A new study on steelhead in Oregon offers genetic evidence that wild and hatchery fish are different at the DNA level, and that they can become different with surprising speed.
In a study conducted at Oregon State University
with the Oregon Department of Fisheries and Wildlife, scientists say the
findings essentially close the case on whether or not wild and hatchery
fish can be genetically different. The research, published in Nature Communications,
found that after just one generation of hatchery culture, the offspring of
wild fish and first-generation hatchery fish differed in the activity of
more than 700 genes.
A single generation of adaptation to the hatchery resulted in
observable changes at the DNA level that were passed on to offspring,
Differences in survival and reproductive success between hatchery and
wild fish have long showed evidence of rapid adaptation to the hatchery
environment. This new DNA evidence directly measured the activity of
all genes in the offspring of hatchery and wild fish. It conclusively
demonstrates that the genetic differences between hatchery and wild fish
are large in scale and fully heritable.
“A fish hatchery is a very artificial environment that causes strong
natural selection pressures,” said Michael Blouin, a professor of
integrative biology in the OSU College of Science. “A concrete box with
50,000 other fish all crowded together and fed pellet food is clearly a
lot different than an open stream.”
It’s not clear exactly what genetic traits are selected, but the
study shows some genetic changes that may explain how
fish are respond to the hatchery environment.
“We observed that a large number of genes were involved in pathways
related to wound healing, immunity, and metabolism, and this is
consistent with the idea that the earliest stages of domestication may
involve adapting to highly crowded conditions,” said Mark Christie, lead
author of the study.
Aside from crowding, a common hatchery occurrence, injuries and disease are also more prevalent.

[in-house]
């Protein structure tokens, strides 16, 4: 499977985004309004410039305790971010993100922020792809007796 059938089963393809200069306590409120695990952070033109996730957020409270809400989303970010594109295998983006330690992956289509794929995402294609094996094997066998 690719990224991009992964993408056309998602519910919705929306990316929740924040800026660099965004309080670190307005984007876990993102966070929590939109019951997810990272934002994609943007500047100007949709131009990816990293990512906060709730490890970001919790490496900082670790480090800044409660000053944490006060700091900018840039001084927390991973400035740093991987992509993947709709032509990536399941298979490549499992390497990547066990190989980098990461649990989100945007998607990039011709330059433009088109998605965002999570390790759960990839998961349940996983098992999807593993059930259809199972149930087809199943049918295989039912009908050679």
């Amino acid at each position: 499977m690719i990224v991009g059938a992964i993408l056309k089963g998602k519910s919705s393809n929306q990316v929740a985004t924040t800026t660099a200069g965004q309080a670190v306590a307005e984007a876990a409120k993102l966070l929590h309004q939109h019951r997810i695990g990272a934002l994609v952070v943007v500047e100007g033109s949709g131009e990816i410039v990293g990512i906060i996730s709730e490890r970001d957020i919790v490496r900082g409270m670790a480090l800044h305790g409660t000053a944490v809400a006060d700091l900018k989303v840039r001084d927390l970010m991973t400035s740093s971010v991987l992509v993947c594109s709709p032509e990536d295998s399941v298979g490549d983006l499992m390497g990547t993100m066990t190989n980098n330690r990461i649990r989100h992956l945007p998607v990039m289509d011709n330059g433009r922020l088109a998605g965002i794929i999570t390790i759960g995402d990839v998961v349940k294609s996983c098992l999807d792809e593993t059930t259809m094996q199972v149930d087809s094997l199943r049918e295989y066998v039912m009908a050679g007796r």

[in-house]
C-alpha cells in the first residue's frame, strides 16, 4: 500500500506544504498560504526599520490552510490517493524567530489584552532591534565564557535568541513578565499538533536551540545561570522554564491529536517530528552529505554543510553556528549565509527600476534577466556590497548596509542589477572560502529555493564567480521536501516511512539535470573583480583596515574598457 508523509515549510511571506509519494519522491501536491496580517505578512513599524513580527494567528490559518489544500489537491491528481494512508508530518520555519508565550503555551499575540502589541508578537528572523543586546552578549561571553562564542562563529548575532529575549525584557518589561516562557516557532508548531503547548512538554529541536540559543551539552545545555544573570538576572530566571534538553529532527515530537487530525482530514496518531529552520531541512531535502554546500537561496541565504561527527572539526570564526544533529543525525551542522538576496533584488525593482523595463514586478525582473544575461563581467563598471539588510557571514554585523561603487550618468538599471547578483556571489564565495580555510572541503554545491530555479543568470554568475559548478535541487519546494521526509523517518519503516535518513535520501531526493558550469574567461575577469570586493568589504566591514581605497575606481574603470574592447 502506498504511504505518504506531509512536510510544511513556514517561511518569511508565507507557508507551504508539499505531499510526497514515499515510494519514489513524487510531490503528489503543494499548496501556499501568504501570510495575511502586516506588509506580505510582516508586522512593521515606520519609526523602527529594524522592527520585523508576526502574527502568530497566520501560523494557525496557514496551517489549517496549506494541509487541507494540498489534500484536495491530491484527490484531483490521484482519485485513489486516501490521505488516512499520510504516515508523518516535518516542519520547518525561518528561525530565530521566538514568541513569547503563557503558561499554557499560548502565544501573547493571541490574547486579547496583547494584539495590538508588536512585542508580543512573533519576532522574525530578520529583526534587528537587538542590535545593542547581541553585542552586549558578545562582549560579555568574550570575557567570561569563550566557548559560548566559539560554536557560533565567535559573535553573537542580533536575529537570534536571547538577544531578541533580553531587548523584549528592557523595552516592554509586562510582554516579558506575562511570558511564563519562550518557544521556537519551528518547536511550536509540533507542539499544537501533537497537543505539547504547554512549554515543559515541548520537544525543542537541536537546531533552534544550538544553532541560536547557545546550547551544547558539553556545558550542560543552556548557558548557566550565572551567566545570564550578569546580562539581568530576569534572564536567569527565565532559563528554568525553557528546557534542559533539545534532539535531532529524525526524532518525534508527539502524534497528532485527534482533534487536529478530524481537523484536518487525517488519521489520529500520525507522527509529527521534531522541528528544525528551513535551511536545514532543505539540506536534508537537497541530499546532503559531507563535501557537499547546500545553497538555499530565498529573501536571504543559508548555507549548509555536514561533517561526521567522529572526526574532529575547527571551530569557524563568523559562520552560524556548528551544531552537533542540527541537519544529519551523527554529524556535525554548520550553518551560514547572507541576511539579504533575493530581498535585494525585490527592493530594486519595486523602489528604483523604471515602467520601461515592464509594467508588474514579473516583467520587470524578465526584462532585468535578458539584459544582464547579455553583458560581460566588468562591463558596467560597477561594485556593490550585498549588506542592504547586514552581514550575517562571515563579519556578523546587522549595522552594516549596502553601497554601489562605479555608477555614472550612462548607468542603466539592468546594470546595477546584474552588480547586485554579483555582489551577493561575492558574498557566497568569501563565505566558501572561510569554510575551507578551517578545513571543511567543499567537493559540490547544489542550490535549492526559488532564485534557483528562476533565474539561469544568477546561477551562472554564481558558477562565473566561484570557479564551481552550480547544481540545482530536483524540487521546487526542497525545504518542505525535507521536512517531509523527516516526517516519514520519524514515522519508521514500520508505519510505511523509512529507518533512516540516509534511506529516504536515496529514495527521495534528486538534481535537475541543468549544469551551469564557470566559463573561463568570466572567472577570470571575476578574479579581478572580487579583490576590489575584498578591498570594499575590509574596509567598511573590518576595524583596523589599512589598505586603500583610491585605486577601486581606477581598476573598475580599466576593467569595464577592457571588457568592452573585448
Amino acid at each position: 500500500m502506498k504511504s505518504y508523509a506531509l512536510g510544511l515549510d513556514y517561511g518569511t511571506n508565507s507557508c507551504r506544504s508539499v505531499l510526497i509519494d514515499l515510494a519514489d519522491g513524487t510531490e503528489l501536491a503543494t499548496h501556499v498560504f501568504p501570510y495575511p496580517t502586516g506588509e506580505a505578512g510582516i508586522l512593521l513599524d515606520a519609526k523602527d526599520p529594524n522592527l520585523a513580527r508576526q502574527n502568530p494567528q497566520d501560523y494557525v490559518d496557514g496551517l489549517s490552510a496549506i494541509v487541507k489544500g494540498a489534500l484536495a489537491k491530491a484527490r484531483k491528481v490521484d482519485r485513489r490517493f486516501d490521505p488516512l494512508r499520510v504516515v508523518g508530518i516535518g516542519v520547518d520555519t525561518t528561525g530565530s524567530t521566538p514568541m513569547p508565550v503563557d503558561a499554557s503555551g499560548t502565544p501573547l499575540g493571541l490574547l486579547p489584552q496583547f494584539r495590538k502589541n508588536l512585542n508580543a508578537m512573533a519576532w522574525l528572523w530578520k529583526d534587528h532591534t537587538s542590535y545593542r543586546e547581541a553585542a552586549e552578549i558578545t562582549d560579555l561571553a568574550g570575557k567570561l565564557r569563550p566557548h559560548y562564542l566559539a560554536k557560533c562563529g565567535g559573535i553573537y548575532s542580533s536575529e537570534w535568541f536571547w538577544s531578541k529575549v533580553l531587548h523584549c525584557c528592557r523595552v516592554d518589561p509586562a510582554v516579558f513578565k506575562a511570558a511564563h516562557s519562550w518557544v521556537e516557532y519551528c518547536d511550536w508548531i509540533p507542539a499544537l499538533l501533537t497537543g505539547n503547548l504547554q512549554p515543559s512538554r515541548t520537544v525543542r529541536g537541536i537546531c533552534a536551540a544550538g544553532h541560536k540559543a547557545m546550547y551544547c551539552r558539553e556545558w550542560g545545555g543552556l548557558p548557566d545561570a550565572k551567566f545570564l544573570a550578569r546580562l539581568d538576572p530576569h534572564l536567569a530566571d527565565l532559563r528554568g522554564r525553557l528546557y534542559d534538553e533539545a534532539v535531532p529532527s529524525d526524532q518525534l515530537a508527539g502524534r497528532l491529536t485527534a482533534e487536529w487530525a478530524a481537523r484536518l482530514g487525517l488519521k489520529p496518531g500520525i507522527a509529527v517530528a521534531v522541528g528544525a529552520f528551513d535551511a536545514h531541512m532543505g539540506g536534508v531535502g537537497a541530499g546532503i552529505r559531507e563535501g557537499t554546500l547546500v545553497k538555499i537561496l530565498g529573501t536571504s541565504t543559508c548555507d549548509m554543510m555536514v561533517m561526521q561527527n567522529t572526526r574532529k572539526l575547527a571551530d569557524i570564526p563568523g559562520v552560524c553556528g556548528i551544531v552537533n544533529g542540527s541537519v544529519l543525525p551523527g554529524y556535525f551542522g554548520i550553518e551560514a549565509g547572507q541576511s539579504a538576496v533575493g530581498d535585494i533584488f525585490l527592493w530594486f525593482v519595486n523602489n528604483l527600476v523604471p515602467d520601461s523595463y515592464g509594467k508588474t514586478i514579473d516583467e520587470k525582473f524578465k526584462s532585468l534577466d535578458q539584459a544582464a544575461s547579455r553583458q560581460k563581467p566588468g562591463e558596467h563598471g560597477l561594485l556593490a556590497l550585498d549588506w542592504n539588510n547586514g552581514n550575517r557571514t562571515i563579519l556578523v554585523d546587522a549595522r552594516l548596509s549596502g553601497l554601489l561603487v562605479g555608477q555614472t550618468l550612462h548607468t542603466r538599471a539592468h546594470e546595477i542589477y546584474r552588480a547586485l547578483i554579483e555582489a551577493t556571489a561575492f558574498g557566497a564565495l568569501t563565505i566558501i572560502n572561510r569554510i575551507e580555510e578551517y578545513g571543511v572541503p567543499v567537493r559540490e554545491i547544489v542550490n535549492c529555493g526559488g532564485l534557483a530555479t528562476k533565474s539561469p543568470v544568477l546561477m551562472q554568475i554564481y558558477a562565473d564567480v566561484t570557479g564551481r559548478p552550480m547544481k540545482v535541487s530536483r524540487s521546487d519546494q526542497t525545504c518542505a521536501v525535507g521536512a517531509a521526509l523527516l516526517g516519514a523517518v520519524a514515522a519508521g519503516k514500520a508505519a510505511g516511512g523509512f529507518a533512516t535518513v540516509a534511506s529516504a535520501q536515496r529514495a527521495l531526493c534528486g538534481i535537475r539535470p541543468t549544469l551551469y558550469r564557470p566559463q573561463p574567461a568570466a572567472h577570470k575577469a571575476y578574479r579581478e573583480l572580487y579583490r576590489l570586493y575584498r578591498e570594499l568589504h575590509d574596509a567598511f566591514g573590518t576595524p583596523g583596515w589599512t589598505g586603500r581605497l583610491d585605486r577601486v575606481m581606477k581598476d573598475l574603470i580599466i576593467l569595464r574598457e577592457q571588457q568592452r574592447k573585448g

The study found that genetic changes are substantial and quick. It’s evolution at work, but without taking multiple generations or long periods of time.
“We expected hatcheries to have a genetic impact,” Blouin said.
“However, the large amount of change we observed at the DNA level was
really amazing. This was a surprising result.”
With the question answered of whether hatchery fish are different,
Blouin said, it's now possible to determine exactly how they are
different, and work to address that problem. Once the genetic changes
that occur in a hatchery are better understood, it could be
possible to change the way fish are raised in order to produce hatchery
fish that are closer to wild fish. This research is a first step in that
This work was performed using steelhead
from the Hood River in Oregon. It was supported by the Bonneville Power
Administration and the Oregon Department of Fish and Wildlife.
Oregon State University is one of only two universities in the United States that is
designated a Land Grant, Sea Grant, Space Grant and Sun Grant
institution. OSU is also Oregon’s only university to hold both the
Carnegie Foundation’s top designation for research institutions and its
prestigious Community Engagement classification.
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